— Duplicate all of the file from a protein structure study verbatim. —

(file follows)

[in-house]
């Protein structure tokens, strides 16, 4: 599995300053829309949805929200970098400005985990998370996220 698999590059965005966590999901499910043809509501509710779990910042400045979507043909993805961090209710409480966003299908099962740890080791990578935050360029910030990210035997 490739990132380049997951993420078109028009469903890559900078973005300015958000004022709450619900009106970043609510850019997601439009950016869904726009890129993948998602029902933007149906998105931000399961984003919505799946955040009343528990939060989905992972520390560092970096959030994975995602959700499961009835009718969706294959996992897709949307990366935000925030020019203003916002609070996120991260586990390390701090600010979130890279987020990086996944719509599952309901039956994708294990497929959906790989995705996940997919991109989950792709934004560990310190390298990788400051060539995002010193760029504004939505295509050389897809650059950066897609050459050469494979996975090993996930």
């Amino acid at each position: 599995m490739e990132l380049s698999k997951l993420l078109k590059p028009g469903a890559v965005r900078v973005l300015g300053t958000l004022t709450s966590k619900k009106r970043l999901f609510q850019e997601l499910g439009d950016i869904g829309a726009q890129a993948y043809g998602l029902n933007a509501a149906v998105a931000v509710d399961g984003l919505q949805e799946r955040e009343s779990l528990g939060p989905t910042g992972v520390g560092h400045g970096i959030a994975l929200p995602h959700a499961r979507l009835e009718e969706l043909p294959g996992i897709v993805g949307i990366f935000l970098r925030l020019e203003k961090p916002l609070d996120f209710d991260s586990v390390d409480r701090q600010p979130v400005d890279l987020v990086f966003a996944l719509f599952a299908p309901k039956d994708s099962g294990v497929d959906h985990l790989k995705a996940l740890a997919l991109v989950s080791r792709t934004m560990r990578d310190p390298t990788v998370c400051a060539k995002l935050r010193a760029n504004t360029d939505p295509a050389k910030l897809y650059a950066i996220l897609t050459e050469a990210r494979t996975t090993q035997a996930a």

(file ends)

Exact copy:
[in-house]
């Protein structure tokens, strides 16, 4: 599995300053829309949805929200970098400005985990998370996220 698999590059965005966590999901499910043809509501509710779990910042400045979507043909993805961090209710409480966003299908099962740890080791990578935050360029910030990210035997 490739990132380049997951993420078109028009469903890559900078973005300015958000004022709450619900009106970043609510850019997601439009950016869904726009890129993948998602029902933007149906998105931000399961984003919505799946955040009343528990939060989905992972520390560092970096959030994975995602959700499961009835009718969706294959996992897709949307990366935000925030020019203003916002609070996120991260586990390390701090600010979130890279987020990086996944719509599952309901039956994708294990497929959906790989995705996940997919991109989950792709934004560990310190390298990788400051060539995002010193760029504004939505295509050389897809650059950066897609050459050469494979996975090993996930």
């Amino acid at each position: 599995m490739e990132l380049s698999k997951l993420l078109k590059p028009g469903a890559v965005r900078v973005l300015g300053t958000l004022t709450s966590k619900k009106r970043l999901f609510q850019e997601l499910g439009d950016i869904g829309a726009q890129a993948y043809g998602l029902n933007a509501a149906v998105a931000v509710d399961g984003l919505q949805e799946r955040e009343s779990l528990g939060p989905t910042g992972v520390g560092h400045g970096i959030a994975l929200p995602h959700a499961r979507l009835e009718e969706l043909p294959g996992i897709v993805g949307i990366f935000l970098r925030l020019e203003k961090p916002l609070d996120f209710d991260s586990v390390d409480r701090q600010p979130v400005d890279l987020v990086f966003a996944l719509f599952a299908p309901k039956d994708s099962g294990v497929d959906h985990l790989k995705a996940l740890a997919l991109v989950s080791r792709t934004m560990r990578d310190p390298t990788v998370c400051a060539k995002l935050r010193a760029n504004t360029d939505p295509a050389k910030l897809y650059a950066i996220l897609t050459e050469a990210r494979t996975t090993q035997a996930a």